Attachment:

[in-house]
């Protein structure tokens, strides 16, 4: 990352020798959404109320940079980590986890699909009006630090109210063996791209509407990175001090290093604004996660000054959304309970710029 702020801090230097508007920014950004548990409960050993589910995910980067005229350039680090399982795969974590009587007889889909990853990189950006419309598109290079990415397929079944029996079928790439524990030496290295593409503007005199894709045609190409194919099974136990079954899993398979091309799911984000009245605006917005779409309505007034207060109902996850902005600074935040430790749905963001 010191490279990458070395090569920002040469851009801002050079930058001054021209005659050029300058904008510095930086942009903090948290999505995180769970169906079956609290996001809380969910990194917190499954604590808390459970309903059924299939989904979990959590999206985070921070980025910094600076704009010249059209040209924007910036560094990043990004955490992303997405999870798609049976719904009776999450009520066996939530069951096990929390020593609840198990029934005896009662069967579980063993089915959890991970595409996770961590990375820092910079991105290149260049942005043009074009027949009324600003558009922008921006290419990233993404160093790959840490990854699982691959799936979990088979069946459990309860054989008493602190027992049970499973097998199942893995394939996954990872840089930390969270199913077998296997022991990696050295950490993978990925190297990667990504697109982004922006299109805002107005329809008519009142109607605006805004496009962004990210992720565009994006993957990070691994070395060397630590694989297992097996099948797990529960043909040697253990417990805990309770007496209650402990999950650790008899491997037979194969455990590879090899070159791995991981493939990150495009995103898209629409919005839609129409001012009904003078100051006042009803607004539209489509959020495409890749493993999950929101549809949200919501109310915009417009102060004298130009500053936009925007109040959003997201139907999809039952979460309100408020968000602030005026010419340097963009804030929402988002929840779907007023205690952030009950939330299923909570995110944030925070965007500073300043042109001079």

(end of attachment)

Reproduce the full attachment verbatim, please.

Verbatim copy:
[in-house]
């Protein structure tokens, strides 16, 4: 990352020798959404109320940079980590986890699909009006630090109210063996791209509407990175001090290093604004996660000054959304309970710029 702020801090230097508007920014950004548990409960050993589910995910980067005229350039680090399982795969974590009587007889889909990853990189950006419309598109290079990415397929079944029996079928790439524990030496290295593409503007005199894709045609190409194919099974136990079954899993398979091309799911984000009245605006917005779409309505007034207060109902996850902005600074935040430790749905963001 010191490279990458070395090569920002040469851009801002050079930058001054021209005659050029300058904008510095930086942009903090948290999505995180769970169906079956609290996001809380969910990194917190499954604590808390459970309903059924299939989904979990959590999206985070921070980025910094600076704009010249059209040209924007910036560094990043990004955490992303997405999870798609049976719904009776999450009520066996939530069951096990929390020593609840198990029934005896009662069967579980063993089915959890991970595409996770961590990375820092910079991105290149260049942005043009074009027949009324600003558009922008921006290419990233993404160093790959840490990854699982691959799936979990088979069946459990309860054989008493602190027992049970499973097998199942893995394939996954990872840089930390969270199913077998296997022991990696050295950490993978990925190297990667990504697109982004922006299109805002107005329809008519009142109607605006805004496009962004990210992720565009994006993957990070691994070395060397630590694989297992097996099948797990529960043909040697253990417990805990309770007496209650402990999950650790008899491997037979194969455990590879090899070159791995991981493939990150495009995103898209629409919005839609129409001012009904003078100051006042009803607004539209489509959020495409890749493993999950929101549809949200919501109310915009417009102060004298130009500053936009925007109040959003997201139907999809039952979460309100408020968000602030005026010419340097963009804030929402988002929840779907007023205690952030009950939330299923909570995110944030925070965007500073300043042109001079």